Sonia Narang is a multimedia producer and video journalist. She has produced videos for in-depth multimedia projects at PRI's The World, including the global cancer series
and the year-long South African school series
. She has also filmed musicians for The World’s Global Hit web videos.
Sonia has also produced and reported video stories in Japan, India and the US for the New York Times, GlobalPost, PBS NewsHour, Frontline/World, and Time.com.
She once filmed a cat petting café in Osaka. She also reported on the aftermath of the Japan tsunami, the controversy over U.S. military bases in Okinawa, and alternative energy in rural India.
Sonia has a master’s degree in journalism and documentary film from the University of California at Berkeley. A native Californian, she first ventured east for college (majored in English at Amherst College), and got her start in journalism at a newspaper in Colorado more than a decade ago.
When disaster strikes, it’s often women who are affected the most.
In a region that only receives six inches of rainfall per year, each degree of temperature increase has an extreme effect on the arid land. “You add just a little bit of a temperature increase to a place that's already on the edge, and you've made an enormous change in the living conditions there,” one expert says.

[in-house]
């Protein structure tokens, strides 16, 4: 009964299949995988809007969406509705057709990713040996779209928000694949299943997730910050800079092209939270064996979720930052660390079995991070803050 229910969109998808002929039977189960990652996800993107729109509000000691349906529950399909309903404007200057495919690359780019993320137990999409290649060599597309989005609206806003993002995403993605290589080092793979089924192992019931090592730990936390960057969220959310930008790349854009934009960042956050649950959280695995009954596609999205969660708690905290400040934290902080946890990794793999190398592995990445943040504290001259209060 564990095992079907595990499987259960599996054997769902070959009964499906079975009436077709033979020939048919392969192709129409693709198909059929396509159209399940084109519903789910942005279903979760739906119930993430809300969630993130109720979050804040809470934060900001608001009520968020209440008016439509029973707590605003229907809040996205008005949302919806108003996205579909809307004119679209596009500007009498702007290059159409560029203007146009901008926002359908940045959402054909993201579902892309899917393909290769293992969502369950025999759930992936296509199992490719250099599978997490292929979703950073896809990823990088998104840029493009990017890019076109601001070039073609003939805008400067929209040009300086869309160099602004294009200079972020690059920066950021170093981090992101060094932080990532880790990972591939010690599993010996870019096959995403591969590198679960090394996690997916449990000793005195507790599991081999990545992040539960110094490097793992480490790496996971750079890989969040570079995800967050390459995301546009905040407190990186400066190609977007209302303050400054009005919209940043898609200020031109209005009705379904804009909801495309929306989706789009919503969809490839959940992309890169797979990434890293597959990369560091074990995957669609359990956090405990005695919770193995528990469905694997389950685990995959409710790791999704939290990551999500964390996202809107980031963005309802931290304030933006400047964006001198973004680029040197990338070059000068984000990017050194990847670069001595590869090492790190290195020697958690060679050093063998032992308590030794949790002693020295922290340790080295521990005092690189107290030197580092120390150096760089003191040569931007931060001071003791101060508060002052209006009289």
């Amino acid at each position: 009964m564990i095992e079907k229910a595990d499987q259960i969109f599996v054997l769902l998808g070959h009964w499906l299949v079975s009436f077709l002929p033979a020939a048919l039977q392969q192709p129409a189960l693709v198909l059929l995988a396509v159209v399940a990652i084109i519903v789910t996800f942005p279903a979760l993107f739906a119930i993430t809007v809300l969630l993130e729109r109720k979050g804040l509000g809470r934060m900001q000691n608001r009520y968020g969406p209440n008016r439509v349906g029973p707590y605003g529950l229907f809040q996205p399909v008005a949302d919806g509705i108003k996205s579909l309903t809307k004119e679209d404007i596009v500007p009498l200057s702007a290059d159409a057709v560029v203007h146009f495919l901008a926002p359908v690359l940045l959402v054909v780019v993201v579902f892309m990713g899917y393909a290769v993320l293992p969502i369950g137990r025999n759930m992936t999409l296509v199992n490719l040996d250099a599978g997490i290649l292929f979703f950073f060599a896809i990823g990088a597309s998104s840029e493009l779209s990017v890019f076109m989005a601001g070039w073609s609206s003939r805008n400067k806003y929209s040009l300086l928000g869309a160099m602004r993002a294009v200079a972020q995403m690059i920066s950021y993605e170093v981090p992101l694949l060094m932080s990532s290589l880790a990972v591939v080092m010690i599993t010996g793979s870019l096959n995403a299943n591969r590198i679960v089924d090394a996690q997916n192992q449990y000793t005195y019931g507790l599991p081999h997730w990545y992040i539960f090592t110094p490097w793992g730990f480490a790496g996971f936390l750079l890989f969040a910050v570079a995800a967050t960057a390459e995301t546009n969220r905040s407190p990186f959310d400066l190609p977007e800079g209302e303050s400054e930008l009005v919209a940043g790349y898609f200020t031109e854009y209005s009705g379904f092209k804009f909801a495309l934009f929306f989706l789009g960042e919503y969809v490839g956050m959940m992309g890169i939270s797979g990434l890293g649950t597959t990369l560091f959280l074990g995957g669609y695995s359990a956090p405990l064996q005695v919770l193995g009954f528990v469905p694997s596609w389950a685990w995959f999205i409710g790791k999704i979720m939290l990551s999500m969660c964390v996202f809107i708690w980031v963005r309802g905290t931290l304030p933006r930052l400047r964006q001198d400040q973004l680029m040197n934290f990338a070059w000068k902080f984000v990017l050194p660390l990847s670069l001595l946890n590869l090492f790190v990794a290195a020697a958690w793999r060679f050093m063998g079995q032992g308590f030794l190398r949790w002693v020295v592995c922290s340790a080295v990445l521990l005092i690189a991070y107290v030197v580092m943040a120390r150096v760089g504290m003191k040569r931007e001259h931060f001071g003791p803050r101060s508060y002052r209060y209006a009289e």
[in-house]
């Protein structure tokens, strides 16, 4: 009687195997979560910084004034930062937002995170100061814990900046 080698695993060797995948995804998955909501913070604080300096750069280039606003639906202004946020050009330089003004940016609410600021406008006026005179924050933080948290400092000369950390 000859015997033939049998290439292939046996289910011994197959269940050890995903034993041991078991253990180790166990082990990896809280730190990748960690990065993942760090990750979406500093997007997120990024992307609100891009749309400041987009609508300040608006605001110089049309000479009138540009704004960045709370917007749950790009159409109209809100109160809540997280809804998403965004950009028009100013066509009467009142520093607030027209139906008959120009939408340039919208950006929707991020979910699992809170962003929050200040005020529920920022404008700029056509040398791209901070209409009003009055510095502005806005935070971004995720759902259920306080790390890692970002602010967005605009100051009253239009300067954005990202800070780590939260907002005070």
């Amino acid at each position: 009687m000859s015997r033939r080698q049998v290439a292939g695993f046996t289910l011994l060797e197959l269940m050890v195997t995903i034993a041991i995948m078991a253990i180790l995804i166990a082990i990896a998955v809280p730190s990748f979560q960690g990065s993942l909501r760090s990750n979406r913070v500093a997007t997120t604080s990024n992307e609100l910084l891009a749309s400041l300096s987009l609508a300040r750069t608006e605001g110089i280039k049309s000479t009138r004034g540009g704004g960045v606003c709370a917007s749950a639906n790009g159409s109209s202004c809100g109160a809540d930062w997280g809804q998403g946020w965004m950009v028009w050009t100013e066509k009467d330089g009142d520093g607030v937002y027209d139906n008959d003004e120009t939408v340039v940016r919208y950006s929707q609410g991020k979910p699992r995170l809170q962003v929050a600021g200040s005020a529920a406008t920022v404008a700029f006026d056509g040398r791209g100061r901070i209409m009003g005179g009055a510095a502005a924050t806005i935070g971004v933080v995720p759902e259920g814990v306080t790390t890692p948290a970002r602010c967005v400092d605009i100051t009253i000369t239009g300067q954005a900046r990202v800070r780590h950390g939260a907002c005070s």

The Sámi are an indigenous population in the northern parts of Finland, as well as Sweden, Norway and Russia. However, the warming climate has threatened to disrupt the Sámi people's centuries-old tradition of reindeer herding. As Arctic temperatures rise more than twice as fast as the global average, reindeer herders are struggling to cope with increasingly unpredictable and extreme weather.
Elisabeth Holland says countries like Fiji are facing a "truly existential crisis."
This year's global climate summit is taking place in Germany, but it's being led by the Pacific island nation of Fiji. Here's what half a dozen Fijians think about hosting the conference and life in the cross-hairs of climate change.